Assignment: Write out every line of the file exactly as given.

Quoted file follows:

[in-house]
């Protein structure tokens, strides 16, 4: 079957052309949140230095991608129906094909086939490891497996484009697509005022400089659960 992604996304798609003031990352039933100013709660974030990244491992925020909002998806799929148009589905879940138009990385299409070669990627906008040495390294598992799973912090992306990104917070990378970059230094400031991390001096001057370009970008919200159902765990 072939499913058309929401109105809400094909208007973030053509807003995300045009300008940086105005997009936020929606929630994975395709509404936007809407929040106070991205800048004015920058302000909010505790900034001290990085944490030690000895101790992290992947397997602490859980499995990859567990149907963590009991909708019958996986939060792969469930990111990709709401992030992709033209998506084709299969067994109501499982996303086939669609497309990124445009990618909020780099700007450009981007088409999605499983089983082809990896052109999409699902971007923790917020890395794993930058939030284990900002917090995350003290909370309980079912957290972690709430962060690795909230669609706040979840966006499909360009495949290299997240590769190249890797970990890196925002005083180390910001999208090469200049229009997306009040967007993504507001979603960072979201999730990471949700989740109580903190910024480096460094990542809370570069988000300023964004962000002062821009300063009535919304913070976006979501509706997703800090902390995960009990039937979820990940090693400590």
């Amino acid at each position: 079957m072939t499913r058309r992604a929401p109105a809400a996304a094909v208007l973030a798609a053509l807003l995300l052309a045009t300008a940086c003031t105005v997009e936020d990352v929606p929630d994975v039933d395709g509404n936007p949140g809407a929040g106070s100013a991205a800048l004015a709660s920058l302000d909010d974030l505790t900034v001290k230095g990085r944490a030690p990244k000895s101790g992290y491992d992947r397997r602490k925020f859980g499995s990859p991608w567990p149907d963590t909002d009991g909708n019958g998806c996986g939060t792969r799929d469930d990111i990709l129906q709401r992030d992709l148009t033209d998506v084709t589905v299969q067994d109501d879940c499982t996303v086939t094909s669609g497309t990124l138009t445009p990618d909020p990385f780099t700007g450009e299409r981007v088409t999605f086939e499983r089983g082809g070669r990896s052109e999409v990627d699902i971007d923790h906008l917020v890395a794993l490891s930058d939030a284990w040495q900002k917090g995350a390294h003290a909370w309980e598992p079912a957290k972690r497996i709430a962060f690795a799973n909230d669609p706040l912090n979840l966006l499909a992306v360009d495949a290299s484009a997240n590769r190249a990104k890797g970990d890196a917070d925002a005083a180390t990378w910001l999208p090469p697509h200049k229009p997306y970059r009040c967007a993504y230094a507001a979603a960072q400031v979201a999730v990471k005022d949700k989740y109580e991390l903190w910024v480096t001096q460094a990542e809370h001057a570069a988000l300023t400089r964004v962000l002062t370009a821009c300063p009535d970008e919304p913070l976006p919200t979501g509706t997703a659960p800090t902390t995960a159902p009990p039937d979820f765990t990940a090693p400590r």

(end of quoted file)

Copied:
[in-house]
């Protein structure tokens, strides 16, 4: 079957052309949140230095991608129906094909086939490891497996484009697509005022400089659960 992604996304798609003031990352039933100013709660974030990244491992925020909002998806799929148009589905879940138009990385299409070669990627906008040495390294598992799973912090992306990104917070990378970059230094400031991390001096001057370009970008919200159902765990 072939499913058309929401109105809400094909208007973030053509807003995300045009300008940086105005997009936020929606929630994975395709509404936007809407929040106070991205800048004015920058302000909010505790900034001290990085944490030690000895101790992290992947397997602490859980499995990859567990149907963590009991909708019958996986939060792969469930990111990709709401992030992709033209998506084709299969067994109501499982996303086939669609497309990124445009990618909020780099700007450009981007088409999605499983089983082809990896052109999409699902971007923790917020890395794993930058939030284990900002917090995350003290909370309980079912957290972690709430962060690795909230669609706040979840966006499909360009495949290299997240590769190249890797970990890196925002005083180390910001999208090469200049229009997306009040967007993504507001979603960072979201999730990471949700989740109580903190910024480096460094990542809370570069988000300023964004962000002062821009300063009535919304913070976006979501509706997703800090902390995960009990039937979820990940090693400590």
């Amino acid at each position: 079957m072939t499913r058309r992604a929401p109105a809400a996304a094909v208007l973030a798609a053509l807003l995300l052309a045009t300008a940086c003031t105005v997009e936020d990352v929606p929630d994975v039933d395709g509404n936007p949140g809407a929040g106070s100013a991205a800048l004015a709660s920058l302000d909010d974030l505790t900034v001290k230095g990085r944490a030690p990244k000895s101790g992290y491992d992947r397997r602490k925020f859980g499995s990859p991608w567990p149907d963590t909002d009991g909708n019958g998806c996986g939060t792969r799929d469930d990111i990709l129906q709401r992030d992709l148009t033209d998506v084709t589905v299969q067994d109501d879940c499982t996303v086939t094909s669609g497309t990124l138009t445009p990618d909020p990385f780099t700007g450009e299409r981007v088409t999605f086939e499983r089983g082809g070669r990896s052109e999409v990627d699902i971007d923790h906008l917020v890395a794993l490891s930058d939030a284990w040495q900002k917090g995350a390294h003290a909370w309980e598992p079912a957290k972690r497996i709430a962060f690795a799973n909230d669609p706040l912090n979840l966006l499909a992306v360009d495949a290299s484009a997240n590769r190249a990104k890797g970990d890196a917070d925002a005083a180390t990378w910001l999208p090469p697509h200049k229009p997306y970059r009040c967007a993504y230094a507001a979603a960072q400031v979201a999730v990471k005022d949700k989740y109580e991390l903190w910024v480096t001096q460094a990542e809370h001057a570069a988000l300023t400089r964004v962000l002062t370009a821009c300063p009535d970008e919304p913070l976006p919200t979501g509706t997703a659960p800090t902390t995960a159902p009990p039937d979820f765990t990940a090693p400590r």